“Very early in the morning, while it was still dark, Jesus got up, left the house and went off to a solitary place, where he prayed” (Mark 1:35). Jesus did not just teach about prayer…He prayed! I talked to a young man once about praying. He told me, “I tried it once and it doesn’t work.” It seemed his idea of prayer was putting money in a broken vending machine and waiting for candy that didn’t drop. Unfortunately, manmade religions reinforce the idea that prayer is simply a way of trying to get something from God. “If you just try hard enough, God might reward you.” Jesus taught us that prayer is living in relationship with God. If we have given our hearts to Jesus our Lord, we have the great honor of living in fellowship with Him all our days. But there’s a catch. It won’t be easy. The world around us is a hostile environment when it comes to prayer and knowing God. A case in point: our government even outlaws prayer in schools. This “anti-attitude” toward prayer requires us to walk against the winds of culture. But it’s worth it! From studying the life of Jesus, you discover prayer was both His habit and lifestyle. As children of God, we need to persevere when it comes to developing the habit of prayer. If we’re not careful, we can easily allow our schedule to fill up to the place where prayer seems irrelevant…becoming only a last-minute gasp to God when we’re in trouble. My encouragement to you today is to give yourself a chance to know God through a consistent, habitual prayer life. Set aside a time of the day when you’re not tired from the daily demands (morning works well for most people). Start with something realistic. Maybe you sit in God’s presence alone for an uninterrupted 10 to 15 minutes. You can grow from there, but you need to at least get started. Guard your time with God! Push yourself to do this even when your emotions don’t cooperate. If you stay with this, a beautiful godly habit develops where prayer becomes natural and personal. Remember, the greatest thing about prayer is getting to know and become like Jesus! Give yourself a chance.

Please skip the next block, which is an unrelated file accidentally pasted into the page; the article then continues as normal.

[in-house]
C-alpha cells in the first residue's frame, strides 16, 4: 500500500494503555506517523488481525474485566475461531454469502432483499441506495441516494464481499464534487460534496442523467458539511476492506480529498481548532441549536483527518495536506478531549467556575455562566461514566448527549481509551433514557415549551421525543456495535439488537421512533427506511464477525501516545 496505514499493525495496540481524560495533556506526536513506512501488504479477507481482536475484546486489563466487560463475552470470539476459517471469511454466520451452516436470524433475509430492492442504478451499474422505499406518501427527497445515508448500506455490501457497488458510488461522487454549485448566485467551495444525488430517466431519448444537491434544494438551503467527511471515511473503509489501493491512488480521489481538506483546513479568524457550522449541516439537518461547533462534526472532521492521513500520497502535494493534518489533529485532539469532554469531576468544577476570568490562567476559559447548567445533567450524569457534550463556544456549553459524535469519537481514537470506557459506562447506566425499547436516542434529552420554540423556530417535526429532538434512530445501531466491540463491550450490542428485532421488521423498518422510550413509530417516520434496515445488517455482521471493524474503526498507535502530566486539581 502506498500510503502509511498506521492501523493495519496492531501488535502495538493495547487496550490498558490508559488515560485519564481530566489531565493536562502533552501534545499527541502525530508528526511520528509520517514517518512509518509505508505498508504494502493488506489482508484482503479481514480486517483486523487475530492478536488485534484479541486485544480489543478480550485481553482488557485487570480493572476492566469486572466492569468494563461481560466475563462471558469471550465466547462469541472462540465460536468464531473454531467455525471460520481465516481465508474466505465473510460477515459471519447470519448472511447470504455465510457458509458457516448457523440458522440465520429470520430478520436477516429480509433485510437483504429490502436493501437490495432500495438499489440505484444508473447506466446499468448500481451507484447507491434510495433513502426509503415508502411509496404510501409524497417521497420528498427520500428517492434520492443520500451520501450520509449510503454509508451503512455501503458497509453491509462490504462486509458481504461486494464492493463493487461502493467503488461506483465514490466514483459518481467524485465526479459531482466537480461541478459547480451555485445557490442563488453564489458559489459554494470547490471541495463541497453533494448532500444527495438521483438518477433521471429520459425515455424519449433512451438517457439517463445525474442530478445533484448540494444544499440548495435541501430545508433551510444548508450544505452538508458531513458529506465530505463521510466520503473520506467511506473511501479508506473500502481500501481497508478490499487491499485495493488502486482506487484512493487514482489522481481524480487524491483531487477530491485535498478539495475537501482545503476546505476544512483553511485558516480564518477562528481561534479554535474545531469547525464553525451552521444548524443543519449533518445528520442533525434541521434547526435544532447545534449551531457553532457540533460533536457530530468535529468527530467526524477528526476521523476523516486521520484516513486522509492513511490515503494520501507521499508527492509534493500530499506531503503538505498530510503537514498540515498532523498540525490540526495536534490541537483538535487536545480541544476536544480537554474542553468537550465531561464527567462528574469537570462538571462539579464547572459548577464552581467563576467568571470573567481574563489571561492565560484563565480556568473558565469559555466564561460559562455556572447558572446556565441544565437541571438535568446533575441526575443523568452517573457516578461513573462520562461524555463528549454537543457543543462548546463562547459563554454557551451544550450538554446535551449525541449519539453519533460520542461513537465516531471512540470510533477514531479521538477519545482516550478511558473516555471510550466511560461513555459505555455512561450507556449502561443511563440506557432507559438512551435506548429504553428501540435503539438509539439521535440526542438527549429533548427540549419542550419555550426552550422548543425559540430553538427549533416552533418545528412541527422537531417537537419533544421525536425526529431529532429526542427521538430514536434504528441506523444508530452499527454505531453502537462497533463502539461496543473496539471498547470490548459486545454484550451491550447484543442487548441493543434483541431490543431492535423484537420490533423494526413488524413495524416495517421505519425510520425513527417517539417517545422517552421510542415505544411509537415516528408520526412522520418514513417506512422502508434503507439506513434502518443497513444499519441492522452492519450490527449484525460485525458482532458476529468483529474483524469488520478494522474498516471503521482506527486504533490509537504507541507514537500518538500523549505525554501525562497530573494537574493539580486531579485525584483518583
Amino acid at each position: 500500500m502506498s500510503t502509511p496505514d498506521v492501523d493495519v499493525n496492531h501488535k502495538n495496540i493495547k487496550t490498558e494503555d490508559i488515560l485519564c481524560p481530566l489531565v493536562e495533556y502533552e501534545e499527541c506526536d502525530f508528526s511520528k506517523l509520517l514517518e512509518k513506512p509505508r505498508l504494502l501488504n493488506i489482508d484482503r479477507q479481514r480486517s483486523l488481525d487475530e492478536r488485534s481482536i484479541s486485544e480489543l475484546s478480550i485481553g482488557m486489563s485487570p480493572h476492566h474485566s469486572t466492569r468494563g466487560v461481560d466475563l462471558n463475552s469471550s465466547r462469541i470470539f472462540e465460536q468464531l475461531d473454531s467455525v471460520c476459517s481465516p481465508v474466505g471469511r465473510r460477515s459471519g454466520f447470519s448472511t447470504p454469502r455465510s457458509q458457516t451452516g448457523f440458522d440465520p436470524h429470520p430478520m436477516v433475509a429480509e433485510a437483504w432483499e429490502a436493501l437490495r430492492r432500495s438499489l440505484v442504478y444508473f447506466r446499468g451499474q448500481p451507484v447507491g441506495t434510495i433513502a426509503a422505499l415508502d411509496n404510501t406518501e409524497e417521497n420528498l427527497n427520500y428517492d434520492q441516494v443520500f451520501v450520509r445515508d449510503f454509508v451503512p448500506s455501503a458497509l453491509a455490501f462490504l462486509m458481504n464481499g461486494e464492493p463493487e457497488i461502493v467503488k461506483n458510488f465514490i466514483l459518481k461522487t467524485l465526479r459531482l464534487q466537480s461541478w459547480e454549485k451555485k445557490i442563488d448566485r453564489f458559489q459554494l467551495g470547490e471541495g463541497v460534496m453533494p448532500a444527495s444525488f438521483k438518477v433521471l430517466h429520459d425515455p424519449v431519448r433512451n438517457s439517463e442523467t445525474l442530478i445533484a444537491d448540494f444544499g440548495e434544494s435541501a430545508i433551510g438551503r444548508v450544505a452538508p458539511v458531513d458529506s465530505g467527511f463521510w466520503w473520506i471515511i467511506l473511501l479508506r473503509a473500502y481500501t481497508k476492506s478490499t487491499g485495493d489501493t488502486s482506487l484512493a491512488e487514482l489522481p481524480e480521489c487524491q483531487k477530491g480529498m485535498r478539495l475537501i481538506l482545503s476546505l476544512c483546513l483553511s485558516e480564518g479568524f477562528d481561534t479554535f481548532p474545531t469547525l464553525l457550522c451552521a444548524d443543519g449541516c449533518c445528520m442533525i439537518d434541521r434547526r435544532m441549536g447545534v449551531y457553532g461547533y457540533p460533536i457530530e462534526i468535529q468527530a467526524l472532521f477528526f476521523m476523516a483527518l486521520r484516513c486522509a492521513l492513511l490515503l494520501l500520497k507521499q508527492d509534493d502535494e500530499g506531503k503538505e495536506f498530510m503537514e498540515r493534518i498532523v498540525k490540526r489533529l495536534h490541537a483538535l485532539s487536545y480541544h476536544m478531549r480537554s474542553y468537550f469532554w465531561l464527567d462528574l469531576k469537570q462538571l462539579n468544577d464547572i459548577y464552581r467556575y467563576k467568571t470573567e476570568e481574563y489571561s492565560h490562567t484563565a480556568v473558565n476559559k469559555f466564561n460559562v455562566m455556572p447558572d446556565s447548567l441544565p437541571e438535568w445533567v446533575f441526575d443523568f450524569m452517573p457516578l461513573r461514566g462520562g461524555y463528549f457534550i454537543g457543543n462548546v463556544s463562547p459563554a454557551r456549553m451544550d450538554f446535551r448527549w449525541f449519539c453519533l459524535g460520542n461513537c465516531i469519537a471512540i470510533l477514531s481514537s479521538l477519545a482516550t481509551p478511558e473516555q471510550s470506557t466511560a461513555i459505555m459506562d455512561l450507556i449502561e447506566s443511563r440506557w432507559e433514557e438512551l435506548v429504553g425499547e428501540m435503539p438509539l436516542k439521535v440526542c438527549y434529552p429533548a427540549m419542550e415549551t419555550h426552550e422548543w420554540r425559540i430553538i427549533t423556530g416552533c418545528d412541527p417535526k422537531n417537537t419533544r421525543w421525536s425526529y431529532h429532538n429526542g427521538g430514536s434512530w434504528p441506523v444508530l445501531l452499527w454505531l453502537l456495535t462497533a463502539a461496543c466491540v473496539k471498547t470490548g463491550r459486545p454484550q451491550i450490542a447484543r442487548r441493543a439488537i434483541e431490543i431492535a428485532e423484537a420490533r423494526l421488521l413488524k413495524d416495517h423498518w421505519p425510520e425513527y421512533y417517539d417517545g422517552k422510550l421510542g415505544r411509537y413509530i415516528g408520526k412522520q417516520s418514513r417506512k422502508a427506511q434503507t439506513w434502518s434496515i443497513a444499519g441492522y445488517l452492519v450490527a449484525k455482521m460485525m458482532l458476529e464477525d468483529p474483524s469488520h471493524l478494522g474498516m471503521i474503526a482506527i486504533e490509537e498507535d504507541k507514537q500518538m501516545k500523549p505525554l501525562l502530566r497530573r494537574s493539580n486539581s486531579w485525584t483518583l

So, I’m reading the amazing Book of Job again. As you remember, after Job’s grievous calamities, three of his friends came to offer him comfort. In chapters 3 through 31 we read the back-and-forth dialogue between Job and these friends. They all show astounding wisdom and make great claims about God, life and the human condition. All of what is recorded in Job is Scripture and inspired by God. The words were faithfully and truthfully written and copied. As I read Job, however, I am a little “guarded” in my heart. Even though we have the words of Job and his friends divinely preserved, this doesn’t mean their perception and insights were right. Take Eliphaz for example. Here is what he said to Job: “Consider now: Who, being innocent, has ever perished? Where were the upright ever destroyed? As I have observed, those who plow evil and those who sow trouble reap it” (Job 4:7-8). As I read this, I thought to myself, This is true as a general observation. Eliphaz reminds Job (and us) of the truth of the innocent not perishing as those who do evil, and those who do evil reaping trouble. However, what happens in life does not always fit neatly into this observation. Sometimes life just doesn’t make sense in the moment. A quick look at history, as well as considering the suffering of persecuted Christians in the world right now, shows us that God’s people sometimes pay a great price for their faith. And it seems that those who do evil sometimes prosper greatly in their endeavors. Eliphaz was right in his general observation but wrong in his application of this to Job. When he said, “As I have observed, those who plow evil and those who sow trouble reap it” (verse 8), he misapplies this truth to Job. In other words, he assumed that Job was evil because of his trials and tests. Let’s take this to heart and be careful. God’s Word is true, but let’s rely on the Holy Spirit and God’s wisdom to apply His truth to particular situations. Sometimes, it’s better to pray for someone and use our words sparingly than to pretend we know everything that is going on. Don’t be one of those who is right…but wrong.